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Many bloggers have evolved in the direction of money-making posts, or updates about his or her personal life. Discussion forum readers were expressing their displeasure with these recent turn of events. "Why is everything changing?" they want to know. Lately, bloggers seem to be less interested in sharing another fabulous photos of some gorgeous interior, and more interested in sharing their latest endeavors. Many are branching out professionally by teaching seminars, or developing product lines.
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Others are raising families, or blazing new trails, and want to share those milestones with readers.

Personally, I think evolution is healthy, to be encouraged. Without growth, we stagnate. As professionals figuring out the terrain that is online content, we have to push boundaries and try new avenues. Sure, pretty pictures are fun to browse through, but from a development standpoint, doesn't get you very far. Blogs are personal sites, edited and curated by individuals. So naturally, these sites should and will reflect it's owner.

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Newspapers and magazines are struggling to remain in business because competition for free content is stiff. People are no longer interested in paying for subscriptions when they can get the information for free online. But this can't continue forever, and solid, accurate data is a commodity we'll never stop needing. The wild west of online content has got to smooth out eventually, and when publications start charging for content again, my sense is that readership will simply fall in line, accepting that once again, you must pay for credible information.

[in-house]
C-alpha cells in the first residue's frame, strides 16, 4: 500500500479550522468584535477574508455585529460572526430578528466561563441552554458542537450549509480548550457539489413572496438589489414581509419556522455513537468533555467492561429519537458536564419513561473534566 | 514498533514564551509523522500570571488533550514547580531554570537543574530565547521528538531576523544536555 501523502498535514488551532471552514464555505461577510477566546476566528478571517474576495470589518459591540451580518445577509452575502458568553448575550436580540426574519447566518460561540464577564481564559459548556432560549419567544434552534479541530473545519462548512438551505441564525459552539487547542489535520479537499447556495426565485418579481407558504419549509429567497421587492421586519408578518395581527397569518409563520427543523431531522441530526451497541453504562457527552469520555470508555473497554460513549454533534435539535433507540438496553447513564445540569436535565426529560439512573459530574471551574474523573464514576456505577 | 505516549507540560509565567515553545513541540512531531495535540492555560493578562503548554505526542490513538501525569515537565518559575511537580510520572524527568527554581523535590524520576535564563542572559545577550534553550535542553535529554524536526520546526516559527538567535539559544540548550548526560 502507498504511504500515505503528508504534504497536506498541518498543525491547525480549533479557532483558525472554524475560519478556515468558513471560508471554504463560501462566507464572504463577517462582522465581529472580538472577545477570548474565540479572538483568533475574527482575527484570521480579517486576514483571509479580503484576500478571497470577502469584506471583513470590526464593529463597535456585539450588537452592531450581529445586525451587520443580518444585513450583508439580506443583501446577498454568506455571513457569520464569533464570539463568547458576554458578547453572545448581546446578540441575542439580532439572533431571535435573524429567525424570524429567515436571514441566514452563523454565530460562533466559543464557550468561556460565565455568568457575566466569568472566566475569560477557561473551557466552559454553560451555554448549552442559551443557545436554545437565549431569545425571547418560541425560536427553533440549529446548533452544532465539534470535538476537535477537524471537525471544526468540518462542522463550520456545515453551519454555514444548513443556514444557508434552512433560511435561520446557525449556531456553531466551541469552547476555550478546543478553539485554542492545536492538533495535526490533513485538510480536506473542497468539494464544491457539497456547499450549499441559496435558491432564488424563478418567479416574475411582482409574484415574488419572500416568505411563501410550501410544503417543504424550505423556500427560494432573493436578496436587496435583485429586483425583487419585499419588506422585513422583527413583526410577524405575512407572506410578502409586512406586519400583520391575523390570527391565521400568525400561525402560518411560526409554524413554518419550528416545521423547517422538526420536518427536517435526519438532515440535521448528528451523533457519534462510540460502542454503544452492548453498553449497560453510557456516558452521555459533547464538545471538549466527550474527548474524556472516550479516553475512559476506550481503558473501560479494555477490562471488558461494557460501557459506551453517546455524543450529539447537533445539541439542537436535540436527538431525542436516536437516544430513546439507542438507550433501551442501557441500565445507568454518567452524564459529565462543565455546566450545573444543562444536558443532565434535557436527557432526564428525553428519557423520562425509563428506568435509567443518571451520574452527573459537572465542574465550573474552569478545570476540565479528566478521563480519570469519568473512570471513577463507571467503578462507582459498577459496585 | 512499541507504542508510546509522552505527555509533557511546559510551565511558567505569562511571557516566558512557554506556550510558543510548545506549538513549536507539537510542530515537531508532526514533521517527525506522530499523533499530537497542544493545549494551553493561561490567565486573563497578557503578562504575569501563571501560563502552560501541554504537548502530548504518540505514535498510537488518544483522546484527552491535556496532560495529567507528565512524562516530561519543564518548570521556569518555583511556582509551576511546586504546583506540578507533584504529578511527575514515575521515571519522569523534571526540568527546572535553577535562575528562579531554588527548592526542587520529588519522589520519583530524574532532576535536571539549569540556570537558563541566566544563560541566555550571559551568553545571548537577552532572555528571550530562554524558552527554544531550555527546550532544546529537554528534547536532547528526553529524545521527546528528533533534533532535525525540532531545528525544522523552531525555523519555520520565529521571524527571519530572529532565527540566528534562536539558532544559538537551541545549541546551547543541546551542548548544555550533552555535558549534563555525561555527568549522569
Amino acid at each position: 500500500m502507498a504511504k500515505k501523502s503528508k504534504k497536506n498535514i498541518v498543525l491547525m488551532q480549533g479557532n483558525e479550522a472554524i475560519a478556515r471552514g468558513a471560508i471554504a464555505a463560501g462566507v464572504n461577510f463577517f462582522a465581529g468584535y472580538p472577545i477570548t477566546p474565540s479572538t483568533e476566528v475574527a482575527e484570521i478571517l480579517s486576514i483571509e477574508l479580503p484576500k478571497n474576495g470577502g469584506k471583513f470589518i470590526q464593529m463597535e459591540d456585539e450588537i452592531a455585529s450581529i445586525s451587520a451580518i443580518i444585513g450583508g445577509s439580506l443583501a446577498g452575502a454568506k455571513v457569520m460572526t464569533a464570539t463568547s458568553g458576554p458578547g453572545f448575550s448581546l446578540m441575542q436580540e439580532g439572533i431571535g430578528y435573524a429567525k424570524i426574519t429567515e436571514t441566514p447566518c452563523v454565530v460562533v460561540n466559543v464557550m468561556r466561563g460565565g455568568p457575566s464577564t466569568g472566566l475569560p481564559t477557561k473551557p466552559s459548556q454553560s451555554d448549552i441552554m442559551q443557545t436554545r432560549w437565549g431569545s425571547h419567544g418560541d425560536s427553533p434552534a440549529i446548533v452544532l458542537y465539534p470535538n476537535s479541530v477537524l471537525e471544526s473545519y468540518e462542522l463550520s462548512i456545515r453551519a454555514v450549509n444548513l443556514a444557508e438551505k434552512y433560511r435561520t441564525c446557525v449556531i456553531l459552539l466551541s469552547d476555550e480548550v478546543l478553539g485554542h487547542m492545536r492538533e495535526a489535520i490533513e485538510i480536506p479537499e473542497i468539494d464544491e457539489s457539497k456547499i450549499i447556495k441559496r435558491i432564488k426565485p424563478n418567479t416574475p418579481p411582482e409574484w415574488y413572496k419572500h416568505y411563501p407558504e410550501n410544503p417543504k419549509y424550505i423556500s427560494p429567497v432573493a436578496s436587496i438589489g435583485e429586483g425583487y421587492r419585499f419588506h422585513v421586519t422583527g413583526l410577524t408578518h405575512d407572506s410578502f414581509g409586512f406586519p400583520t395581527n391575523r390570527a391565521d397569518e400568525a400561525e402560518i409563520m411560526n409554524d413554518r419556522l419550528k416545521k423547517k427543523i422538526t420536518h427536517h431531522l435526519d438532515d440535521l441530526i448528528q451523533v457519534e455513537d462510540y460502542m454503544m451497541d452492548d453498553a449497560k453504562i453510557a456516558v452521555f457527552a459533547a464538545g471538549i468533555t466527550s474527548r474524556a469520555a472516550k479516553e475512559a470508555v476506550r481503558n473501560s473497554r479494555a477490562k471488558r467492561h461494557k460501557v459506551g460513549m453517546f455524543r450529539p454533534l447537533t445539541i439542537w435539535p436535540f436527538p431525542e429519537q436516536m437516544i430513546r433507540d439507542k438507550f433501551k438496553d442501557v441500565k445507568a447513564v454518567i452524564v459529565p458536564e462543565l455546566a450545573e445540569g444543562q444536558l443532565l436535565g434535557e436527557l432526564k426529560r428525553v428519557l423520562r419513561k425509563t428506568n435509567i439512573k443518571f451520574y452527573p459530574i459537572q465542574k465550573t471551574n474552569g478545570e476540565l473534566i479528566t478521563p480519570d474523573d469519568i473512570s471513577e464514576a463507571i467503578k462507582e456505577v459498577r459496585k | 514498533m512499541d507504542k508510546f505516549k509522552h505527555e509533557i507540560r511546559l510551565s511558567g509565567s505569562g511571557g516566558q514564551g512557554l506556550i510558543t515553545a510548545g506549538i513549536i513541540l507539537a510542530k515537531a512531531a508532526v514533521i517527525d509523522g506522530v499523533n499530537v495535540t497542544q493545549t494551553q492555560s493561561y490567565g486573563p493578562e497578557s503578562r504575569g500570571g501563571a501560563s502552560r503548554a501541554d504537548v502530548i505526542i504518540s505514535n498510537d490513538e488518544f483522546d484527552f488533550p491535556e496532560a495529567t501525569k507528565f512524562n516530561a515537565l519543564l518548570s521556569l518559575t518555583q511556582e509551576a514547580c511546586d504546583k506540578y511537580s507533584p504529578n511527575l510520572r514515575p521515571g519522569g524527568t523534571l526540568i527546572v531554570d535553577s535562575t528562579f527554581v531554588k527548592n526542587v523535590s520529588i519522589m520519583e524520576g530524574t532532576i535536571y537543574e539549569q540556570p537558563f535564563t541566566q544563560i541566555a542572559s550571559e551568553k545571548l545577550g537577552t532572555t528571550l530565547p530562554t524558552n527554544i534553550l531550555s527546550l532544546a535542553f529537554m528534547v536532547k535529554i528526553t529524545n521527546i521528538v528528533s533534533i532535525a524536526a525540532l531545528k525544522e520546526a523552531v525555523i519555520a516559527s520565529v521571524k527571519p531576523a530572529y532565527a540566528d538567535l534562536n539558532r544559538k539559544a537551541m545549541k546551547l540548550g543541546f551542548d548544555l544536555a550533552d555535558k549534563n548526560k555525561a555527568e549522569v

What are your thoughts? I know several fellow bloggers who have put blogs on hold to re-examine goals. Where do you think the world of blogs is heading?

Can white boxes support color?

Everywhere I look these days, I see examples of white spaces hosting brightly colored furniture and accessories. I know, I know, you probably think this is the beginning of yet another anti-white walls rant. But honestly, I just want to open this topic up for discussion.

Here are some examples. Do you think they work?
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Skype's new office digs in Stockholm. The architecture firm was charged with "expressing the Skype brand’s playful spirit and its mission to connect the world in the working environment." So, how does that compute that the furnishings do not relate to their environment, instead, float within it?

Here's another example from my latest wonderful new find, The Cool Hunter, based out of Australia.  Here, the attention is drawn inward to the brightly colored clothing display cubes. I do like how the angular shapes repeat in the glass block windows and architectural elements within the room.

What do you think about white boxes? Yay or nay?

Upcycling cork colorfully on Earth Day

Okay, okay, so Earth Day was in April. I totally dropped the ball on that one. Somehow, this post sat in my inbox, all scheduled to post, but never launched.  Puzzling. Ah well, it's still fun to take a look back...